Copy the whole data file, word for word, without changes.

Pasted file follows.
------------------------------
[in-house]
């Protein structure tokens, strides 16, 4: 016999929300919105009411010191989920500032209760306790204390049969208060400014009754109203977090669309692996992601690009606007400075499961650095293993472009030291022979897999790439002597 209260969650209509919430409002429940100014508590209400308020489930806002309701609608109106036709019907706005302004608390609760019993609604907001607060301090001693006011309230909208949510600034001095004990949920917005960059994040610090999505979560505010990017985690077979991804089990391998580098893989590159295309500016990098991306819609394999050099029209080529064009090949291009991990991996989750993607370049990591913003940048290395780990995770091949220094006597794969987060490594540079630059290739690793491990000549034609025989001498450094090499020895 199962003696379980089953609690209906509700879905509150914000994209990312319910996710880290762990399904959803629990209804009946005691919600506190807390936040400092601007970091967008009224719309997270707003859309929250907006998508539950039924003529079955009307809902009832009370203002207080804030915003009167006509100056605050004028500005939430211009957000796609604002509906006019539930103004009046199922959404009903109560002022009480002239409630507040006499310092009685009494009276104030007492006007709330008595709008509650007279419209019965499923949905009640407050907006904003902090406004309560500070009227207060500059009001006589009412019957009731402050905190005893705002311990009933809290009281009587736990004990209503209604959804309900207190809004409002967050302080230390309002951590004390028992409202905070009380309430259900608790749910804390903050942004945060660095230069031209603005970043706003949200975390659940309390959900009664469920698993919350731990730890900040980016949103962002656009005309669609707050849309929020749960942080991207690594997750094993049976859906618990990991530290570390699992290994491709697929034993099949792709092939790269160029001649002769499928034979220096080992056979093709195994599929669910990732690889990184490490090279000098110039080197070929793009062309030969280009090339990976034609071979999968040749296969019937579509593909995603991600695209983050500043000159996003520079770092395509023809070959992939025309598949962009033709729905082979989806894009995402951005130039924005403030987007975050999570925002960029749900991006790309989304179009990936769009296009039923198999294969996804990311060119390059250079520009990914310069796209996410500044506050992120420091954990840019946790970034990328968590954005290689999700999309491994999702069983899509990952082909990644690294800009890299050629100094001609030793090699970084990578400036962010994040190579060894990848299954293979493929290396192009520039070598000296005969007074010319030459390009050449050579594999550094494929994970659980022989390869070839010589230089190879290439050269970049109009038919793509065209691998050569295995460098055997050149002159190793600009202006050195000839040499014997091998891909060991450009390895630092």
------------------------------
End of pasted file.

[in-house]
């Protein structure tokens, strides 16, 4: 016999929300919105009411010191989920500032209760306790204390049969208060400014009754109203977090669309692996992601690009606007400075499961650095293993472009030291022979897999790439002597 209260969650209509919430409002429940100014508590209400308020489930806002309701609608109106036709019907706005302004608390609760019993609604907001607060301090001693006011309230909208949510600034001095004990949920917005960059994040610090999505979560505010990017985690077979991804089990391998580098893989590159295309500016990098991306819609394999050099029209080529064009090949291009991990991996989750993607370049990591913003940048290395780990995770091949220094006597794969987060490594540079630059290739690793491990000549034609025989001498450094090499020895 199962003696379980089953609690209906509700879905509150914000994209990312319910996710880290762990399904959803629990209804009946005691919600506190807390936040400092601007970091967008009224719309997270707003859309929250907006998508539950039924003529079955009307809902009832009370203002207080804030915003009167006509100056605050004028500005939430211009957000796609604002509906006019539930103004009046199922959404009903109560002022009480002239409630507040006499310092009685009494009276104030007492006007709330008595709008509650007279419209019965499923949905009640407050907006904003902090406004309560500070009227207060500059009001006589009412019957009731402050905190005893705002311990009933809290009281009587736990004990209503209604959804309900207190809004409002967050302080230390309002951590004390028992409202905070009380309430259900608790749910804390903050942004945060660095230069031209603005970043706003949200975390659940309390959900009664469920698993919350731990730890900040980016949103962002656009005309669609707050849309929020749960942080991207690594997750094993049976859906618990990991530290570390699992290994491709697929034993099949792709092939790269160029001649002769499928034979220096080992056979093709195994599929669910990732690889990184490490090279000098110039080197070929793009062309030969280009090339990976034609071979999968040749296969019937579509593909995603991600695209983050500043000159996003520079770092395509023809070959992939025309598949962009033709729905082979989806894009995402951005130039924005403030987007975050999570925002960029749900991006790309989304179009990936769009296009039923198999294969996804990311060119390059250079520009990914310069796209996410500044506050992120420091954990840019946790970034990328968590954005290689999700999309491994999702069983899509990952082909990644690294800009890299050629100094001609030793090699970084990578400036962010994040190579060894990848299954293979493929290396192009520039070598000296005969007074010319030459390009050449050579594999550094494929994970659980022989390869070839010589230089190879290439050269970049109009038919793509065209691998050569295995460098055997050149002159190793600009202006050195000839040499014997091998891909060991450009390895630092």